The event figure is a hodgepodge of ideas taken from this image with the bulk of the inspiration coming from the Engineer and the Loader. Just comparing the sketch above with an unpainted casting below allows you to play a little spot the difference game with yourself - if you are so inclined.
The castings that I saw were all excellent with no sign of any real flash or any nasty splodges. They were available at the sales desk all day I was there, though it seemed that there weren't that many guests who noticed them! If you are visiting a BOYL event ALWAYS check to see if there is an event miniature!!
Of course, the Null Steersman wasn't the only special model on offer during this year's event. Foundry, who like to surprise us with special releases, put out four new blisters of old school Citadel models especially for us. If these figures follow in the footsteps of everything else they have produced for Oldhammer, they will remain in sale as part of their ex-Citadel range. If you are after these figures RIGHT NOW and simply cannot wait I would advise just ringing the Foundry shop up and speak to them directly. They may still have some left!
There are four packs - Reavers, Barbarians, Marauders and Outlaws and are sold in sets of five at the moment.
The Reavers and Barbarians are a variety of castings (as far as I can tell) from the Old F3 barbarian releases sculpted by Bob Niasmith and the Perrys. See how many of the models in the advert below appear in my 21st century image! These models are very similar to the other barbarian models put out at the first Oldhammer Weekend though several figures here are of note. The first two models (top left) are two of the three 'barbarian chief' style figures from the range - and luckily I have the third figure fully painted in my collection. Two of the figures here are female and have been known to fetch a bit online so having them available at retail is fantastic news to those of you who just hate to pay over the odds.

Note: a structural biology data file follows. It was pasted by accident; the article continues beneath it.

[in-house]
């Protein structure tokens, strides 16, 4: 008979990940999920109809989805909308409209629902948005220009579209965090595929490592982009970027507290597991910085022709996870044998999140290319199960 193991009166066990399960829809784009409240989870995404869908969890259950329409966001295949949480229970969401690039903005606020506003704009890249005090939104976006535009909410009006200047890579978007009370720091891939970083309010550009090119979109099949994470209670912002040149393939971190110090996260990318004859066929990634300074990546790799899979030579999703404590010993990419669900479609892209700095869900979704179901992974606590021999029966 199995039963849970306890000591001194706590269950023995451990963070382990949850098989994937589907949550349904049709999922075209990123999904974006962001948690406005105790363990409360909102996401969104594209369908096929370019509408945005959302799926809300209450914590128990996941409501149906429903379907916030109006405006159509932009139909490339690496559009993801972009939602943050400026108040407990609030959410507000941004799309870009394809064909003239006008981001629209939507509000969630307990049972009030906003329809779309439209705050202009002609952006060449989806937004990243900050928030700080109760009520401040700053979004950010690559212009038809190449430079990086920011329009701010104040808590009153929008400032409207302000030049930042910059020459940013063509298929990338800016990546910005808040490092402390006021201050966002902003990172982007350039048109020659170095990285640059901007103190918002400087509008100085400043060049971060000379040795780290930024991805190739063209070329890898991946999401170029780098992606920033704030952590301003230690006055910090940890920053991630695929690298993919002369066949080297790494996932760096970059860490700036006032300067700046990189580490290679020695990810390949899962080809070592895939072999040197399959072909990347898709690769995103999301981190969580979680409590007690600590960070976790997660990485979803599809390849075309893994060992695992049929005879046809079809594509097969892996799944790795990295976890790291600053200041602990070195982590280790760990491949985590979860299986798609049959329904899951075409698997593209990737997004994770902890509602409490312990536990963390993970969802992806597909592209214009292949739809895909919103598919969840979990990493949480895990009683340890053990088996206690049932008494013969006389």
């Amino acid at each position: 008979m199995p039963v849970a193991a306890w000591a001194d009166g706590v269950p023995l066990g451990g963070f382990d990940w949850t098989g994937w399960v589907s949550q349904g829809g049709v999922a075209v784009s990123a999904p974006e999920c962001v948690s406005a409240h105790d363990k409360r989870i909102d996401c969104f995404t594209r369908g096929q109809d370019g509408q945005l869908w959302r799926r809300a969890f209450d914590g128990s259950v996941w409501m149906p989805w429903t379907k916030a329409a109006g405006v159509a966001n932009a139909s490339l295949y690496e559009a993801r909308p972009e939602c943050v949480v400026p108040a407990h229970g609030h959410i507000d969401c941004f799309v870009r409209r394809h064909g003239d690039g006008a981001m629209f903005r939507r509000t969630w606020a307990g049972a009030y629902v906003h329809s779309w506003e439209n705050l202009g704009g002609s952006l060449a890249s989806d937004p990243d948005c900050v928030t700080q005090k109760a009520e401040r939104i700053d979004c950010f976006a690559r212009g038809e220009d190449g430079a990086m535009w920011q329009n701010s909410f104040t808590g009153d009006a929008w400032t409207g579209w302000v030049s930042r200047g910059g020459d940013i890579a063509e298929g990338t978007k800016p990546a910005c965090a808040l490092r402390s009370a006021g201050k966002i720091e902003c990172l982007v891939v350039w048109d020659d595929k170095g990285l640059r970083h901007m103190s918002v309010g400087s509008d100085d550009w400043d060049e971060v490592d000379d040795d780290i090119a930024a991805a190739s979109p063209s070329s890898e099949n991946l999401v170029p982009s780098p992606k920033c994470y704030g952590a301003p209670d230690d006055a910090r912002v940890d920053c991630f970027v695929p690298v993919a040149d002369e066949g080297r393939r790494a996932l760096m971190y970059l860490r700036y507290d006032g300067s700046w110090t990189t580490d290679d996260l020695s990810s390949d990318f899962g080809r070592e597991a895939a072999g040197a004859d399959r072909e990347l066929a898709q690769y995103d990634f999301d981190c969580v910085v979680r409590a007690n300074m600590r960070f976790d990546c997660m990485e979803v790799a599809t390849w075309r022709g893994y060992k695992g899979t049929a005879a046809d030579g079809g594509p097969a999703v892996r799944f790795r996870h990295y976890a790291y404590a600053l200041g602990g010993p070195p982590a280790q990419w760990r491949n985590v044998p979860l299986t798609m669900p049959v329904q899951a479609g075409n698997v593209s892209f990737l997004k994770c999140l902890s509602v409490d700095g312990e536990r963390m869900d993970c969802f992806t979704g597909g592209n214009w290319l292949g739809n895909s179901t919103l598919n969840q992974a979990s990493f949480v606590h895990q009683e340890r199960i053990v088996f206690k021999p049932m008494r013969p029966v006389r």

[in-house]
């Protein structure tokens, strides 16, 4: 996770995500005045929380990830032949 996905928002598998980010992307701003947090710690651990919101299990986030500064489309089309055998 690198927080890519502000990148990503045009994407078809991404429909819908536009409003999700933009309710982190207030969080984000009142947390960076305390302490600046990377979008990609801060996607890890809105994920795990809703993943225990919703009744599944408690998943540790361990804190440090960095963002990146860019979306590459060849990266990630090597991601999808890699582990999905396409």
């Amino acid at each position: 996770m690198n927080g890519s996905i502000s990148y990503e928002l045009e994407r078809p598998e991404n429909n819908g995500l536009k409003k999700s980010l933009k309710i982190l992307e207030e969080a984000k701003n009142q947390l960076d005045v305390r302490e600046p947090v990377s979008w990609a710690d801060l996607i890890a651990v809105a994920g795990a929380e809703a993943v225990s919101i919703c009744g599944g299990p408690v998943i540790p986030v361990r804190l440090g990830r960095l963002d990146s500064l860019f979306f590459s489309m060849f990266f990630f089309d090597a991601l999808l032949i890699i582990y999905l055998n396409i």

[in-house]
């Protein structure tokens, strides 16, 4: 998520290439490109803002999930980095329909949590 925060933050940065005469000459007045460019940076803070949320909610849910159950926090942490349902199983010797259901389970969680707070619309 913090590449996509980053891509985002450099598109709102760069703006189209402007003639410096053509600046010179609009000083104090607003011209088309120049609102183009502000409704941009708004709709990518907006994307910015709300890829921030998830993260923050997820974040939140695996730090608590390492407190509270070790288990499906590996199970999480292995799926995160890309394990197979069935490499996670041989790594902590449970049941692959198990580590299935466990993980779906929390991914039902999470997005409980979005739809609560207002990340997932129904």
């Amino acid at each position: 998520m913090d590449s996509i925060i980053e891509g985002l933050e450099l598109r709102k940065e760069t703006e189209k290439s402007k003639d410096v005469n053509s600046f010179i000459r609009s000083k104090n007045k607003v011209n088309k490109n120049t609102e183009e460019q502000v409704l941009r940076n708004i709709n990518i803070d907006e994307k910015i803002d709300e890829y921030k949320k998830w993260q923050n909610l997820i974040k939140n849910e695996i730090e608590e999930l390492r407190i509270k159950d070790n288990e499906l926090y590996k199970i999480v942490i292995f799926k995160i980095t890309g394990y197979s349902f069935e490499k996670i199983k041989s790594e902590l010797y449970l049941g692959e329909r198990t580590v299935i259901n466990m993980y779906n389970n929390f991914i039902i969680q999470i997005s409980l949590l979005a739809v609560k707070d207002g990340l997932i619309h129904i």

The Marauders and Outlaws packs are of more interest in my opinion. Not only is the sculpting better on these figures many of them have been highly collectable in the past and have sold around the £10-15 range individually. These come from the F2 Fighters range and can be observed below in an ancient and washed out advertisment from White Dwarf.
Right, I am off to paint up some of these rare beauties. Only big thanks to the Wargames Foundry remains. It is great to see popular and iconic models such as these out of the hands of eBay 'salesmen' and back in the hands of real enthusiasts. What are you waiting for?
Greetings dear readers, after what seems a very long time indeed. Yesterday, I had the pleasure of attending the Saturday of this year's premier Old School wargaming event - Bring Out Your Lead 2018. Being the world's biggest Oldhammer event, BOYL has a special place in the hearts of many an enthusiast and it was inspiring to see so many of you gracing the stables of Stoke Hall with thousands upon thousands of painted models, lovingly crafted scenery pieces and passion aplenty. As always, the event was held under the auspices of the legendary Ansell family - with Bryan, Diane, Marcus, Maria and company creating a superb venue in which toy soldiers from many eras could be admired and celebrated. Our thanks as a community goes out to them as always.
What follows in my now traditional overview of the event. As I have already stated, I attended on the Saturday (along with my eight year old son, Jack, his second visit to the event) but I am aware that a great deal of action occured on the Friday and Sunday. I shall be linking to other blog posts of note as I write up my experiences so you can follow the goings on of this year's event from the comfort of your desktops and mobile devices. As in previous years, I have assembled a large number of photographs and will be providing brief commentary on them. Any mistakes or errors are entirely my own so please do correct me if necessary.
Right, here we go... Let's have a whistle stop glance around what was going on during the day and you can expect a series of follow up blog posts over the next few days in which I shall go into further detail about the exciting events I was witness to.
Upon arrival, we were greated by the sight of the gigantic spectacle of the Shrine of Rigg scenario which, as far as I understand, was largerly the work of one Thantants. Spread across a very large table was the intricate passageways of the shrine itself, lovingly crafted from individual plaster bricks and furnished with a wide range of scenery pieces. The sheer scope of the game was more than impressive and the charaterful and varied choice of miniatures being pushed around the table made the game one of those 'you find something new every time you look' experiences.